The social costs associated with air pollution from cars are huge. Not only do they result in premature deaths, but also in lost output. To measure this, a recent study analyzed road crash deaths and calculated a “value of statistical life” equivalent to $4.5 million per premature death. The same research found that an average hospitalization for cardiovascular and respiratory issues cost around $36,000. Sadly, these costs are a small fraction of the societal costs associated with air pollution.
The social cost of the impact of nitrogen dioxide on human health has been estimated at $15.6 billion annually. New Zealand experts commissioned a study in 2012 and this year’s instalment looked at the health impacts of car pollution. They found that car pollution killed more people than household fires and was even more damaging. This study also found that nitrogen dioxide from cars caused 13,000 hospitalizations and was linked to asthma in children.
Vehicles are the biggest source of air pollution in the United States, and are responsible for at least 26% of these premature deaths. Among those living close to busy roads, the risk zone extends up to five hundred meters. Within 50 meters of a busy road, the concentrations of PM2.5 are at their highest, indicating that exposure to car exhaust is killing thousands of people. The EPA says the number of deaths linked to air pollution is almost triple that of car crashes.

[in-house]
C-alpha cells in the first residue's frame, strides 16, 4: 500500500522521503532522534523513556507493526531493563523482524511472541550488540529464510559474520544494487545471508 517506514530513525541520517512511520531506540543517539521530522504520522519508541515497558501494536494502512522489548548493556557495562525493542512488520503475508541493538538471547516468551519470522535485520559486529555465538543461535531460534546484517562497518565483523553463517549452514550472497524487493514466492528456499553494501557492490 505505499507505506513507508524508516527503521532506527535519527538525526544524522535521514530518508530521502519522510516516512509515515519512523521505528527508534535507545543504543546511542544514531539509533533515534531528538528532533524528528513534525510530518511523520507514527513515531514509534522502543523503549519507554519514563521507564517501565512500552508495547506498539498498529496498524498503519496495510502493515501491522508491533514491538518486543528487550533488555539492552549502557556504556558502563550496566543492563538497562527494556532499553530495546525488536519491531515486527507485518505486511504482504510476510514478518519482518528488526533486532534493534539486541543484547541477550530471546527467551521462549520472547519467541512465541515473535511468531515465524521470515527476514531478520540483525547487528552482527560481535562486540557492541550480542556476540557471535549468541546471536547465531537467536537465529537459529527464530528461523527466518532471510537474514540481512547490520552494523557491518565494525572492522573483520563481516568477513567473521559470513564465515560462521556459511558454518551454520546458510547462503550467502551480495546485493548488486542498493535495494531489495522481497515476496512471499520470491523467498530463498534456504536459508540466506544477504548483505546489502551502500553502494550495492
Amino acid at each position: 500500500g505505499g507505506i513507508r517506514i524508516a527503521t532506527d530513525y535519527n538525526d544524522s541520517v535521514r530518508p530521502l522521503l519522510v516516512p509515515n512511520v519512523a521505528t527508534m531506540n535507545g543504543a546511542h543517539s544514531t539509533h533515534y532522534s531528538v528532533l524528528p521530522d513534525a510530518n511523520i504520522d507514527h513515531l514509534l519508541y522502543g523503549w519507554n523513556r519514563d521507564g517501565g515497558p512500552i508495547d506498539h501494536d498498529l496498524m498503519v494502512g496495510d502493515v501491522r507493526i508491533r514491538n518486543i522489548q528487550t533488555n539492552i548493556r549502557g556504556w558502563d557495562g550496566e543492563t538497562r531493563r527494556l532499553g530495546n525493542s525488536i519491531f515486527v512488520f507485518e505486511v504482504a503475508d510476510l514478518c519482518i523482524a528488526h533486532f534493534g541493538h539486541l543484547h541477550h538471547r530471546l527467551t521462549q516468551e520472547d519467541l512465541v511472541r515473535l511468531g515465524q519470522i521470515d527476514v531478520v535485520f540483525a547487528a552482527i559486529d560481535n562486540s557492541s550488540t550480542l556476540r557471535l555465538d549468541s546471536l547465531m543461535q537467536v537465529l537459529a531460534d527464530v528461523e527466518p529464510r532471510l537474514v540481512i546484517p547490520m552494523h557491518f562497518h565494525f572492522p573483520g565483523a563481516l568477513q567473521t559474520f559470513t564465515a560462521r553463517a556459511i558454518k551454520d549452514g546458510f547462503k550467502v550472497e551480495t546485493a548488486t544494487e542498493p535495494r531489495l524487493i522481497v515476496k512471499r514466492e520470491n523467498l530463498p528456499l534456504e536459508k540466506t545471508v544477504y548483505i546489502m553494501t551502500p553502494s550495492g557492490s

People who live in urban areas are at particular risk from car emissions. Those who spend 90 percent of their time indoors are more vulnerable. Chronically ill individuals are particularly vulnerable. These people are also at a higher risk of developing respiratory and heart conditions. Moreover, the harmful effects of air pollution are compounded by other causes, such as poverty, social inequalities, and lack of access to health care.
Research shows that drivers are exposed to more air pollution than cyclists and pedestrians. Asthma expert Prof. Stephen Holgate, chair of the Royal College of Physicians’ working party on air pollution, says children who walk or cycle to school are exposed to much less air pollution than children who drive. Increasing air pollution also stunts the growth of the lungs and increases the risk of asthma and other illnesses. And, it may even damage the DNA.
The clean air act was passed by the United States government in 1970, and federal, state, tribal, and local governments have invested years in combating this global threat. Today, the air in the United States is cleaner than it was 50 years ago, and the “State of the Air” report published by the Environmental Protection Agency (EPA) shows this improvement over the past 22 years. However, new threats are increasing air pollution and the health risks associated with it. This report will examine these new threats and make recommendations to combat them.